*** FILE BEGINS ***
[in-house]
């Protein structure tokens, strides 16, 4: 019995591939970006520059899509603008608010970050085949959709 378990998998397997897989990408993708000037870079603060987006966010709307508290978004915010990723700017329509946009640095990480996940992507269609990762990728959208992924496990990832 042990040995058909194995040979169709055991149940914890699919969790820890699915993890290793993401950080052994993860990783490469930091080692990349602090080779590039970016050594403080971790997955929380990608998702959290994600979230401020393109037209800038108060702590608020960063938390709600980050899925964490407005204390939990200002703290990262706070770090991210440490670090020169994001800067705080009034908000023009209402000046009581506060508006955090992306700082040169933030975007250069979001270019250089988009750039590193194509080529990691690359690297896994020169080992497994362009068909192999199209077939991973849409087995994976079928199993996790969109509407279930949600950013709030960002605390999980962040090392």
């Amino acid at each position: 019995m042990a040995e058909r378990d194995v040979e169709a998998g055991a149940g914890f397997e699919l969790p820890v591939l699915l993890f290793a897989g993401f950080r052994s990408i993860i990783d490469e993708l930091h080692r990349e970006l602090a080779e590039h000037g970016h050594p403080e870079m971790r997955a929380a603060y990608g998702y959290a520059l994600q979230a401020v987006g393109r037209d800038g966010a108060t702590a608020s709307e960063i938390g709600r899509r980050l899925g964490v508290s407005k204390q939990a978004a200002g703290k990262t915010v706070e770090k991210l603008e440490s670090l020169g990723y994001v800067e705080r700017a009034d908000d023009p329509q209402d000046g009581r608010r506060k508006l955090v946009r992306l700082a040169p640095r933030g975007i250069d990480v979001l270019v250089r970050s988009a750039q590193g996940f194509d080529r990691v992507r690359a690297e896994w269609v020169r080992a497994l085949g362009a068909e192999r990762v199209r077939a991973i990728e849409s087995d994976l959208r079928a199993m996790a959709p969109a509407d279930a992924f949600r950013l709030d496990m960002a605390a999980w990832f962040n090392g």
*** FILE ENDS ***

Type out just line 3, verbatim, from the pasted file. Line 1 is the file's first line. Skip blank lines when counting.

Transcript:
């Amino acid at each position: 019995m042990a040995e058909r378990d194995v040979e169709a998998g055991a149940g914890f397997e699919l969790p820890v591939l699915l993890f290793a897989g993401f950080r052994s990408i993860i990783d490469e993708l930091h080692r990349e970006l602090a080779e590039h000037g970016h050594p403080e870079m971790r997955a929380a603060y990608g998702y959290a520059l994600q979230a401020v987006g393109r037209d800038g966010a108060t702590a608020s709307e960063i938390g709600r899509r980050l899925g964490v508290s407005k204390q939990a978004a200002g703290k990262t915010v706070e770090k991210l603008e440490s670090l020169g990723y994001v800067e705080r700017a009034d908000d023009p329509q209402d000046g009581r608010r506060k508006l955090v946009r992306l700082a040169p640095r933030g975007i250069d990480v979001l270019v250089r970050s988009a750039q590193g996940f194509d080529r990691v992507r690359a690297e896994w269609v020169r080992a497994l085949g362009a068909e192999r990762v199209r077939a991973i990728e849409s087995d994976l959208r079928a199993m996790a959709p969109a509407d279930a992924f949600r950013l709030d496990m960002a605390a999980w990832f962040n090392g």